citron

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cit·ron

 (sĭt′rən)
n.
1.
a. A thorny evergreen shrub or small tree (Citrus medica) native to India and widely cultivated for its large lemonlike fruits that have a thick warty rind.
b. The fruit of this plant, whose rind is often candied and used in confections and fruitcakes.
2. A globose watermelon (Citrullus lanatus var. citroides) having white flesh that is candied or pickled.
3. A grayish-green yellow.

[Middle English, from Old French, alteration (influenced by limon, lemon) of Latin (mālum) citreum, citron (fruit), from citrus, citron tree.]

cit′ron adj.

citron

(ˈsɪtrən)
n
1. (Plants) a small Asian rutaceous tree, Citrus medica, having lemon-like fruit with a thick aromatic rind. See also citron wood
2. (Plants) the fruit of this tree
3. (Plants) Also called: citron melon a variety of watermelon, Citrullus vulgaris citroides, that has an inedible fruit with a hard rind
4. (Cookery) the rind of either of these fruits, candied and used for decoration and flavouring of foods
5. (Colours) a greenish-yellow colour
[C16: from Old French, from Old Provençal, from Latin citrus citrus tree]

cit•ron

(ˈsɪ trən)

n.
1. a pale yellow fruit resembling the lemon but larger and with thicker rind borne by a small tree, Citrus medica, allied to the lemon and lime.
2. the tree itself.
3. the rind of the fruit candied and preserved.
[1375–1425; late Middle English < Middle French < Italian citrone < Latin citr(us) citrus + Italian -one augmentative suffix]
citrus, citron - Latin citrus signified the citron, an Asian tree with lemonlike fruit; citron is a French derivative of citrus, coined on the model of French limon, "lemon."
See also related terms for lemon.
ThesaurusAntonymsRelated WordsSynonymsLegend:
Noun1.citron - large lemonlike fruit with thick aromatic rindcitron - large lemonlike fruit with thick aromatic rind; usually preserved
citrous fruit, citrus, citrus fruit - any of numerous fruits of the genus Citrus having thick rind and juicy pulp; grown in warm regions
citron tree, Citrus medica, citron - thorny evergreen small tree or shrub of India widely cultivated for its large lemonlike fruits that have thick warty rind
2.citron - thorny evergreen small tree or shrub of India widely cultivated for its large lemonlike fruits that have thick warty rindcitron - thorny evergreen small tree or shrub of India widely cultivated for its large lemonlike fruits that have thick warty rind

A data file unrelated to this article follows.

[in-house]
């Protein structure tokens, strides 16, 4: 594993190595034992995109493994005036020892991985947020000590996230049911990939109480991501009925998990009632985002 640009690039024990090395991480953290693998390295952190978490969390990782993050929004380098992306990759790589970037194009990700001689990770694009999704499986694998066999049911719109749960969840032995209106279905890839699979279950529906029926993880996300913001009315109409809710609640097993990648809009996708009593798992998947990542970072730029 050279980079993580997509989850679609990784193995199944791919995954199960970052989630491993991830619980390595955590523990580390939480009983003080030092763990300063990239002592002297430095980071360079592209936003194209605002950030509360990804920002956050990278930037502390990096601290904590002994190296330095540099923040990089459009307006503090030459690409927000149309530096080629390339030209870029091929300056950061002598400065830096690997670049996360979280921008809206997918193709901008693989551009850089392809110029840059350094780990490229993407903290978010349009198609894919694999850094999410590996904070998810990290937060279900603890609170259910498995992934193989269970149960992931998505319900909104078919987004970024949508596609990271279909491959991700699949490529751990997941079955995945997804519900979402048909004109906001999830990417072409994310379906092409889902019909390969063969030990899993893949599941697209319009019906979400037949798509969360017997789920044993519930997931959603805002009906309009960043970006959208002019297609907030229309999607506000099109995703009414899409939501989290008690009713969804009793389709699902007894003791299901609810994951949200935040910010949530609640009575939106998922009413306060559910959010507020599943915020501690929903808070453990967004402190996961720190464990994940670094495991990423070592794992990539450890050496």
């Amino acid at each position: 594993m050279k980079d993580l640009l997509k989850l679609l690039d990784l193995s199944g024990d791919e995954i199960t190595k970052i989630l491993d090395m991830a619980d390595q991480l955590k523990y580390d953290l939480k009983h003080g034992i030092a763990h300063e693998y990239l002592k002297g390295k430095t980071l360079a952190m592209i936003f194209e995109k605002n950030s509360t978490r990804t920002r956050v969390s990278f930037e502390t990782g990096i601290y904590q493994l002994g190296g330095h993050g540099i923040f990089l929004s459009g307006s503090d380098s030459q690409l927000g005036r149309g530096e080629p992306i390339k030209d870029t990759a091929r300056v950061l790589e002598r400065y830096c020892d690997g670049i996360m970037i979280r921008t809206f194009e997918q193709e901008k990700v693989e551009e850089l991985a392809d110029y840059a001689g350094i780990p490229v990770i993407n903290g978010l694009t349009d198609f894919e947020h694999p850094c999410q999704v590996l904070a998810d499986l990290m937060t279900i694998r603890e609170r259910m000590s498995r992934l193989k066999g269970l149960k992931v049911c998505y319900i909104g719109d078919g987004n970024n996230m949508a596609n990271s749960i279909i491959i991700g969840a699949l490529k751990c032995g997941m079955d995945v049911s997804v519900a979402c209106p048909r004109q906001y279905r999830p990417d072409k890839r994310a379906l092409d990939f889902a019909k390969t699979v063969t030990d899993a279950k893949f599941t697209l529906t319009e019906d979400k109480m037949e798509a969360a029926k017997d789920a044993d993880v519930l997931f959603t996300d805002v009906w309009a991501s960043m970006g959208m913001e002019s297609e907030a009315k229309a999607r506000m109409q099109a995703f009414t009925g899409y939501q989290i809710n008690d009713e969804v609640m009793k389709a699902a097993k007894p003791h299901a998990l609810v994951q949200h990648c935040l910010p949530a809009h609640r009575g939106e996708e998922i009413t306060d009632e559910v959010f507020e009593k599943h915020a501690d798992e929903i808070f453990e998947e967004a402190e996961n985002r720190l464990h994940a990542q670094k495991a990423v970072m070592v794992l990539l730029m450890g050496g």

citron - large lemonlike fruit with thick aromatic rind; usually preserved
citrus tree, citrus - any of numerous tropical usually thorny evergreen trees of the genus Citrus having leathery evergreen leaves and widely cultivated for their juicy edible fruits having leathery aromatic rinds
citronwood - wood of a citron tree
Translations

citron

[ˈsɪtrən] N (= fruit) → cidra f; (= tree) → cidro m

citron

n (= fruit)Zitrone f; (= tree)Zitronenbaum m
References in classic literature ?
These almost impenetrable forests were composed of pomegranates, orange-trees, citrons, figs, olives, apricots, bananas, huge vines, whose blossoms and fruits rivaled each other in color and perfume.
The governor was a sort of happy farmer, harvesting wines, figs, oil, and oranges, preserving his citrons and
The fruit somewhat resembles in magnitude and general appearance one of our citron melons of ordinary size; but, unlike the citron, it has no sectional lines drawn along the outside.
There flourish the olive, the fig, the date, the orange, the citron, the pomegranate, and other fruits belonging to the voluptuous climates of the south; with grapes in abundance, that yield a generous wine.
There; I knew the girls did n't mean him," cried Maud, with a chop that sent the citron flying.
We stood in a great flagged court, with flowers and citron trees about us, and a huge tank in the centre that was receiving the waters of many pipes.
I saw here abundance of cocoa trees, orange, and lemon, and citron trees; but all wild, and very few bearing any fruit, at least not then.
To whom the Son of God, unmoved, replied:-- "Nor doth this grandeur and majestic shew Of luxury, though called magnificence, More than of arms before, allure mine eye, Much less my mind; though thou should'st add to tell Their sumptuous gluttonies, and gorgeous feasts On citron tables or Atlantic stone (For I have also heard, perhaps have read), Their wines of Setia, Cales, and Falerne, Chios and Crete, and how they quaff in gold, Crystal, and myrrhine cups, imbossed with gems And studs of pearl--to me should'st tell, who thirst And hunger still.